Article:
Which brings me to my very own adventures in the holy city of Nashik, thanks in respective order, to my sudden love for my branch and the resultant decision to work in a well known company in the same, and the extremely transparent workings of one of the more proactive divisions of my college. Moving on, the past week has been nothing short of an eye-opener. Practice School, or PS, as it is ‘lovingly’ referred to by everyone at my alma mater, is supposed to be an introduction to the workings of the industry. Encapsulated below are some tidbits from the immense enlightenment that I’ve been showered with in my first week at my reputed company:-
- People talk. A lot. Everywhere. About everything.
- The Conjuring 2 is a rip off of Ragini MMS2. Also, Haunted 3D is not to be watched alone.
- The American spelling of auxilliary is auxiliary. The British spelling of auxilliary is auxiliary.
- Electrical, Electronics, Manufacturing and Communication Engineering is a single branch of study.
- Whatever you do, the Neembu Paani on Thursday is not to be missed.
- Real companies can and do operate at the speed of a typical MuP or CP video lecture, minus the entertainment.
- Move over 4Rs. It’s all about 5S now.
- The leaner the company is, the bulkier its pockets get. There’s some hope for me, after all. Or not.
- Daily targets are not meant to be achieved daily.
- There is not a single good blog on ‘How to while away your time at office?’
- “BITS Pilani? Woh Mumbai waala?” Only if that were true.
- There’s something inherently creepy about all the Chaudharys that I’ve or will ever meet.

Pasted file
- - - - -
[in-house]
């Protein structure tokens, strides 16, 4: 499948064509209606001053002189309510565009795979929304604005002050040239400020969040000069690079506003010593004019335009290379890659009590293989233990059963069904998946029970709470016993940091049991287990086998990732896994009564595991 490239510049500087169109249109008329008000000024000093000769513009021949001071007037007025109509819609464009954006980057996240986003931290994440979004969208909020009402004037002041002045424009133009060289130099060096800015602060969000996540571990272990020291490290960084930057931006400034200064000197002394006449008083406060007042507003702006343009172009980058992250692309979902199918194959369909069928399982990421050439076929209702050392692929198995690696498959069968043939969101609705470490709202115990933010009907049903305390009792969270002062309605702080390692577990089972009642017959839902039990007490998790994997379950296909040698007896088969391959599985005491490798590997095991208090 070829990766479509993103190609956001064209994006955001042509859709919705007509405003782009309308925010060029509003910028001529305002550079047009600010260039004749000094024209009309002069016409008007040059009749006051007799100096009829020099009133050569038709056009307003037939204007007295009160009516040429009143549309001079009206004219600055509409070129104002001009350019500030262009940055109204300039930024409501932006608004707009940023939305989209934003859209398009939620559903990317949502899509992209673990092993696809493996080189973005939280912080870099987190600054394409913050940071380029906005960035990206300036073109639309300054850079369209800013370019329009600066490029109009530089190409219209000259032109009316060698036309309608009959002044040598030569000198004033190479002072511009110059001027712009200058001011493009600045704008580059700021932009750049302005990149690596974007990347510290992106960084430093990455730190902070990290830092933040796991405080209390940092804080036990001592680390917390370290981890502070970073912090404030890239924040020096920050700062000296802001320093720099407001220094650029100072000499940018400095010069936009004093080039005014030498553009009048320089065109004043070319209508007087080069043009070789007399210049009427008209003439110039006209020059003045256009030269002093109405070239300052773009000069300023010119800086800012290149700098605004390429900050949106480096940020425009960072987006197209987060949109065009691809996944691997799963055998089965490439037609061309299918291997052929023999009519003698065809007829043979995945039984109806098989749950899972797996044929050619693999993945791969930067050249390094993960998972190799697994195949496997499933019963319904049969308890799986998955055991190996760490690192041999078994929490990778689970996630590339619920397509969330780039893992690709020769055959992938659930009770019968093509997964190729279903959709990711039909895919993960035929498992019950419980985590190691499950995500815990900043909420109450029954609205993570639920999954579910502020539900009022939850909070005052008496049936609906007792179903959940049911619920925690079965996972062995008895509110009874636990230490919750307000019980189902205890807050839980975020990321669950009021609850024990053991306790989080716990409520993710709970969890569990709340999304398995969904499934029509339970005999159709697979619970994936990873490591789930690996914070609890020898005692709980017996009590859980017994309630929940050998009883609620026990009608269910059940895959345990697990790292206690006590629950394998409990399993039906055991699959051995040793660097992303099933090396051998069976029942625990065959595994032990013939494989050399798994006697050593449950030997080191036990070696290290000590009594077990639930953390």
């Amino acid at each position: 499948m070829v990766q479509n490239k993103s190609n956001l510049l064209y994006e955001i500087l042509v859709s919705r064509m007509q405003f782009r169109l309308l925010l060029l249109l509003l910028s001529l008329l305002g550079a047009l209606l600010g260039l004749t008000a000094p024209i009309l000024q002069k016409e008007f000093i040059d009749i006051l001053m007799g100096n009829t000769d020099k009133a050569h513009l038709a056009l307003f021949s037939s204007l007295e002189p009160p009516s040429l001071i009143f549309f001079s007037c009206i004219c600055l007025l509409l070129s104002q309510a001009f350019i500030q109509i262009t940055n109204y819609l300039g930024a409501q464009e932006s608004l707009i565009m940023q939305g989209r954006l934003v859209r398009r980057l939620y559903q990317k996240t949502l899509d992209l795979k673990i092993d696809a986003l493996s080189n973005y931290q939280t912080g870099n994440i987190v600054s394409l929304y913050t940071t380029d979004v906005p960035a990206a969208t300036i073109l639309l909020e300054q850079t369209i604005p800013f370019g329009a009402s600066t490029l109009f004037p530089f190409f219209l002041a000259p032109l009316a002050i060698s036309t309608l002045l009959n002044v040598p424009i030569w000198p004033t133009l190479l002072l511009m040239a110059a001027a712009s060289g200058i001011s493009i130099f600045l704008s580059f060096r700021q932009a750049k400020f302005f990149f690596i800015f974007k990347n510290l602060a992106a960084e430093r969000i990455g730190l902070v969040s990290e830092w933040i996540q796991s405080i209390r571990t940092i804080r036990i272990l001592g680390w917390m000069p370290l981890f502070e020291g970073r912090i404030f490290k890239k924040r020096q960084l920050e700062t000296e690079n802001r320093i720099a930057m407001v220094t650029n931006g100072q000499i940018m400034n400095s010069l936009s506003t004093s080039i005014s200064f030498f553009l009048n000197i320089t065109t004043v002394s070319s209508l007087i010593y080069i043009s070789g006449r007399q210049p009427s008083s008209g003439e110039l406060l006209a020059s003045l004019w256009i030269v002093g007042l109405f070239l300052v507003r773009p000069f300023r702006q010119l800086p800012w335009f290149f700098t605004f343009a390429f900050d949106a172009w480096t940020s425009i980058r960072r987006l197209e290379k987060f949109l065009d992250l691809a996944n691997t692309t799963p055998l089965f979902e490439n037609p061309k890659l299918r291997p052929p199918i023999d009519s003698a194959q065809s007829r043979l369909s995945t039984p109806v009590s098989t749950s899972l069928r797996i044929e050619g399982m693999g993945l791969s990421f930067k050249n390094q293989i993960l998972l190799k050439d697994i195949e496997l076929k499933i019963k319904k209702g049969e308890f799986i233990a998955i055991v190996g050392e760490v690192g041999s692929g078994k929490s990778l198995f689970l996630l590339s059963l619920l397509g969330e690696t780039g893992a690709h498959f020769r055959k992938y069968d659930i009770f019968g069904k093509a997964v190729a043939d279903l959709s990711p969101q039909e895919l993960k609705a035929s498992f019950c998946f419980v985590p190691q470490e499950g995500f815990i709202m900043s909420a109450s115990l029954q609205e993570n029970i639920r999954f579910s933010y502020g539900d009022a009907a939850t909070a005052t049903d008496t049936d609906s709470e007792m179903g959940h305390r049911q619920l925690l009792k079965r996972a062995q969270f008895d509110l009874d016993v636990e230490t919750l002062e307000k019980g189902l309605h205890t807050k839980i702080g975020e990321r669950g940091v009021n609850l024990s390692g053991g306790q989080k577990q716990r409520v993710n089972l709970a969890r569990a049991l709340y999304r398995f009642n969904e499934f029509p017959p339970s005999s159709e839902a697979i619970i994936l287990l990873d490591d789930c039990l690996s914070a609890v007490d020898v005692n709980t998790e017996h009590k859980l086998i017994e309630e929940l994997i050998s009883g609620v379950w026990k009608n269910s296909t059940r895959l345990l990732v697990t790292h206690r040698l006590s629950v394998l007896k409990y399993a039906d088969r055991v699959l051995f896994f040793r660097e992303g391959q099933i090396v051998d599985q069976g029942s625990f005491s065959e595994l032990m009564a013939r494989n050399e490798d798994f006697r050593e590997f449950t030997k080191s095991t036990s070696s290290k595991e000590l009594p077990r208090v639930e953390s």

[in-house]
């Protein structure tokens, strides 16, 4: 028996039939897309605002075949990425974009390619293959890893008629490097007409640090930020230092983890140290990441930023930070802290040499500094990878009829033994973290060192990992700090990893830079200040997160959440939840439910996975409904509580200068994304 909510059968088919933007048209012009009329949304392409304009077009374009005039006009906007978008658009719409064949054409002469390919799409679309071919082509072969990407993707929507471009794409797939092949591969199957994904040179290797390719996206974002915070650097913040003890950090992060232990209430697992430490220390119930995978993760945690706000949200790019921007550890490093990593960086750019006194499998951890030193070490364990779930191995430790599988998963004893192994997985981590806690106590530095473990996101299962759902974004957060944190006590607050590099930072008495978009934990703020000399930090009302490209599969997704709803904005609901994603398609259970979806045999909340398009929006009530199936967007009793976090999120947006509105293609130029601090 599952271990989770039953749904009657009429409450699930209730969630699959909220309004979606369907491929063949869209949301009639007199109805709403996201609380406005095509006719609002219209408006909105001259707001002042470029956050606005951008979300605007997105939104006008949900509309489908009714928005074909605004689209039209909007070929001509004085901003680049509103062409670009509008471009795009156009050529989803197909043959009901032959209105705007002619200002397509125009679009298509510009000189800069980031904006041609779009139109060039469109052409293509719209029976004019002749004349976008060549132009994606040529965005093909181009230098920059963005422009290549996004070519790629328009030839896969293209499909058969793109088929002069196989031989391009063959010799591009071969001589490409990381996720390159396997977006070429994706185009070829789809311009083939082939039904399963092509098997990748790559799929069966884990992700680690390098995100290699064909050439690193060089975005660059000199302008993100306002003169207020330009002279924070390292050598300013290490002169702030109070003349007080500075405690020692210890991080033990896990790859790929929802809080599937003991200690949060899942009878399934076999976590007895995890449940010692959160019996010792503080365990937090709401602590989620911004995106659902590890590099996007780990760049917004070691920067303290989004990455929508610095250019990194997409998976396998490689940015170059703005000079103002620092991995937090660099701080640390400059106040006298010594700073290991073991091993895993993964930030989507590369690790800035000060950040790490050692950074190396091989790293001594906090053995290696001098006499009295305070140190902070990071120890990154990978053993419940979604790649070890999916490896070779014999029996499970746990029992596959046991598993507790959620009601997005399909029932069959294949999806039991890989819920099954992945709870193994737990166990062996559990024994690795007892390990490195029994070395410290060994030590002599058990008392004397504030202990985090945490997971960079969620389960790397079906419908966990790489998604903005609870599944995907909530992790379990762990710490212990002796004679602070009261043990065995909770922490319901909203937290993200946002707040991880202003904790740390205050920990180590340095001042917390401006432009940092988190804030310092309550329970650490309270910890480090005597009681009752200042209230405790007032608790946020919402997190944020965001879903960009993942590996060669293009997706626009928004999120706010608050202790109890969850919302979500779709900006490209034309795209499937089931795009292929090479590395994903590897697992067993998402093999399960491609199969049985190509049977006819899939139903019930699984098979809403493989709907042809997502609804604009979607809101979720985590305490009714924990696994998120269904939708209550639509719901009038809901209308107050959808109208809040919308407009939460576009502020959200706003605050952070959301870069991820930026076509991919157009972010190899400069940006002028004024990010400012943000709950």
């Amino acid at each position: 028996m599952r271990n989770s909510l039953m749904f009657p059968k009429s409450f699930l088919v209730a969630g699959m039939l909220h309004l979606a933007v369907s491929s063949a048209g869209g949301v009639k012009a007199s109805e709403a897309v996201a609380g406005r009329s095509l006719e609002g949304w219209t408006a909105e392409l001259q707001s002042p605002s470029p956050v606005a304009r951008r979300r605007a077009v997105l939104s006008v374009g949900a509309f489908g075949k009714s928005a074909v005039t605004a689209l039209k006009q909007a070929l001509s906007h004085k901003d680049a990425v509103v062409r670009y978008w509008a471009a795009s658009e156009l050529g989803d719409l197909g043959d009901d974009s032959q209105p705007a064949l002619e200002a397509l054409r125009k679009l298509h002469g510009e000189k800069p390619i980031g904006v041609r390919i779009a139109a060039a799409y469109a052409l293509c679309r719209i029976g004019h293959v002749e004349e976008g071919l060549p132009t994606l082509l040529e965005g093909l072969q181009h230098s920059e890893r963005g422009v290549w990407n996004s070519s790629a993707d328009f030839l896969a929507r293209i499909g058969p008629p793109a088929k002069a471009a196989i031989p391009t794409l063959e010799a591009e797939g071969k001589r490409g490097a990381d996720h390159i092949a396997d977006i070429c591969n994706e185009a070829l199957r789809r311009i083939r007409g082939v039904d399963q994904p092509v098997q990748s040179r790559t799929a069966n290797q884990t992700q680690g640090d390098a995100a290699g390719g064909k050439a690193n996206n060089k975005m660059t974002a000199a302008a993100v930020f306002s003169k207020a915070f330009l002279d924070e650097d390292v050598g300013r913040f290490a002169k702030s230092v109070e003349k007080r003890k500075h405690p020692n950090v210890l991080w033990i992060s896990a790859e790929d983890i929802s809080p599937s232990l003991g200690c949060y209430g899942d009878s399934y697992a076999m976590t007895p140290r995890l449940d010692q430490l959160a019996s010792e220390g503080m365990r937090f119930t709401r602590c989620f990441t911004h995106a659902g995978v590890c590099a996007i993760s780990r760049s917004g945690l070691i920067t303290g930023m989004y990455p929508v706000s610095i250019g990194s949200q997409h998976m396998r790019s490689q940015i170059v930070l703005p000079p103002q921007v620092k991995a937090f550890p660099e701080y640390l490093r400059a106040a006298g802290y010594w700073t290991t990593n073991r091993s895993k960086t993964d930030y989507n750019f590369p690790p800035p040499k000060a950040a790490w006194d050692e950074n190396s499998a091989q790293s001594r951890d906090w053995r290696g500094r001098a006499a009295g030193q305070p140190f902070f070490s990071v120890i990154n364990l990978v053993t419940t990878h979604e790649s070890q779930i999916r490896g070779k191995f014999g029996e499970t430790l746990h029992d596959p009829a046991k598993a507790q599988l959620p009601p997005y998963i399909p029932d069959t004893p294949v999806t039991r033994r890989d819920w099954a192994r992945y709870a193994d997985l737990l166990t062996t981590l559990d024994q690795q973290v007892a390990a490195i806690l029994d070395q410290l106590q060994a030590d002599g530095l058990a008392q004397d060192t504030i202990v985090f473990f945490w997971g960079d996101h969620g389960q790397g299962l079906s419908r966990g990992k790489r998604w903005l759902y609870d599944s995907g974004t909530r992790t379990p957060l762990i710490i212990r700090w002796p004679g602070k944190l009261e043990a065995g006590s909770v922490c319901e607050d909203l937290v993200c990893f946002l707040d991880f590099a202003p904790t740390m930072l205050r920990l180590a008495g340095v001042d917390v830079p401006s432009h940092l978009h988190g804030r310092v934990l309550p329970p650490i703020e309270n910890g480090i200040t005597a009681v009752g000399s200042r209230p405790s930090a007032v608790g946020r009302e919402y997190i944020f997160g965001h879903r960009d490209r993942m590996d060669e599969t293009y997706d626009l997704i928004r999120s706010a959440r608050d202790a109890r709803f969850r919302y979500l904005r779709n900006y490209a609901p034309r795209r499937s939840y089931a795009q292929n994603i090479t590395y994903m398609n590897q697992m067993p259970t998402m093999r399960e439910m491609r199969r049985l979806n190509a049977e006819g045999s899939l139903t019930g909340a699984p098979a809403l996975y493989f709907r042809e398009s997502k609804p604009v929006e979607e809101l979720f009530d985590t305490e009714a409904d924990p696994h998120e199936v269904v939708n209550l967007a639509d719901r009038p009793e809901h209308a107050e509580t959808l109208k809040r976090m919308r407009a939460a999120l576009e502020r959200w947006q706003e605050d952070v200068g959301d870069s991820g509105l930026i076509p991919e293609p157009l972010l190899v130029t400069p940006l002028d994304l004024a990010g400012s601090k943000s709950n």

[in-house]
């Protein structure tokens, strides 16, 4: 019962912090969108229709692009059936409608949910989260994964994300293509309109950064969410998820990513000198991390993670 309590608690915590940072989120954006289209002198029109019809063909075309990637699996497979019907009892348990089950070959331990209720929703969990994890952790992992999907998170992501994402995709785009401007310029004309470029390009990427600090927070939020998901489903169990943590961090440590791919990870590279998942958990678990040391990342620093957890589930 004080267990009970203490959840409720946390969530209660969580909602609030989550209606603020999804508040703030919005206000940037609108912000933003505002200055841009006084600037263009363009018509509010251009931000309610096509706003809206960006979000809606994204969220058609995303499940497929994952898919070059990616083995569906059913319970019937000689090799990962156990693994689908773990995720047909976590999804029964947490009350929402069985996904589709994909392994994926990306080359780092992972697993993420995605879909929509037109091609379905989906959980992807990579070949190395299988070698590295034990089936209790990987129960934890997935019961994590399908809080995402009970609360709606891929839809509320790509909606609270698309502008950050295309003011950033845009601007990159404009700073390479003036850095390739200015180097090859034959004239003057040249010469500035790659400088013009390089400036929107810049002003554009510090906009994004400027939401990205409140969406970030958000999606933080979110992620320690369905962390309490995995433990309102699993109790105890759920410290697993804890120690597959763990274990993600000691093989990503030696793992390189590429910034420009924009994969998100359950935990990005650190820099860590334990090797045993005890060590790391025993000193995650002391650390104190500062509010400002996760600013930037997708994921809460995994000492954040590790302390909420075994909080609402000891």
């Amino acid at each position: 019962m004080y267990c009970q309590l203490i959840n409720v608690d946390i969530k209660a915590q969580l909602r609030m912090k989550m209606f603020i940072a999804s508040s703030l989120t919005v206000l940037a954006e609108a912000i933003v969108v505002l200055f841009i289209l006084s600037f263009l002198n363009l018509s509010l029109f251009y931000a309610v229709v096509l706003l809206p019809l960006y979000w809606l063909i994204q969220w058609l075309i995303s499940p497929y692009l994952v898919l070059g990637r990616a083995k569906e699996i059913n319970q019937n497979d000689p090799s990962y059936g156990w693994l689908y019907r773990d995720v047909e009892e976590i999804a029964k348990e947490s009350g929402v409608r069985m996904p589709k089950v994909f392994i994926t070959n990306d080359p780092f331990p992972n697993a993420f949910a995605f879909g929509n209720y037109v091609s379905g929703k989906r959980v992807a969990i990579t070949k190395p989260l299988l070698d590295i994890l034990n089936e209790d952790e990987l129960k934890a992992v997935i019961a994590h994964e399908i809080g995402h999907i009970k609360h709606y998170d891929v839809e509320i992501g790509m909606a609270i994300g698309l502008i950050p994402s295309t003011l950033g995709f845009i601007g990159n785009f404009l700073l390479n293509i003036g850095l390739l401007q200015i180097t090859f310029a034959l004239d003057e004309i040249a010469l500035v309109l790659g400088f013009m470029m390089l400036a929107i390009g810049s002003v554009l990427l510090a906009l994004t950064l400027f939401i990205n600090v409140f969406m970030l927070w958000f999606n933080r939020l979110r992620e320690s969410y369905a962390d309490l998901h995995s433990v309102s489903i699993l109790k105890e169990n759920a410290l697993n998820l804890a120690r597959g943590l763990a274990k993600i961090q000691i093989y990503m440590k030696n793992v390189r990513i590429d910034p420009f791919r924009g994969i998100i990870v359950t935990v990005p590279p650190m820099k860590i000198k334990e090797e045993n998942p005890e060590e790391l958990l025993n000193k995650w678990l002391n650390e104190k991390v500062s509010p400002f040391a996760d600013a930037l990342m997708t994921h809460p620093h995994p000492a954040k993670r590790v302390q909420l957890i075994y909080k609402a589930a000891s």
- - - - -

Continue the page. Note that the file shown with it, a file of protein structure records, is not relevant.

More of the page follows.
- Every company has a stud. It just takes him 20 years to attain that tag. But not a new identity card.
- Bandra Reclamation and BKC have excellent avenues for fans of aces and David ‘Miller’.
- Formal T-shirts exist. Are commonly known as shirts.
- I will never have the luxury of having a normal roommate.
- ‘Hello dear’, ‘Mi Boltos’ are perfect ways to start a formal conversation on the phone.
- There’s a thin line between an ‘official’ and a ‘bhidu’.
- CFOs are busy people. Even for LinkedIn. And yes, are not to be mistaken for PAs.
On a slightly serious note, I’ve been appalled by the sheer joblessness that we, as interns have been subjected to. We are
paid to sit at a desk for 8 hours, 6 days a week, doing nothing, apart from sporadically blatantly copying things. The sheer lack of work, and the pathetic internet, renders one incapable of doing anything else, even at ‘home’. If this is how things work, this is a frightening glimpse into the worlds that most of our fathers have been a part of for nearly two decades. We may have had a few orientations, learnt a few new terms, taken an Ola to work, but if you ask me if I’ve learnt anything, in my one week as a semi-professional, my answer shall be the Ex- Lord Commander of the Night’s Watch’s standard reply.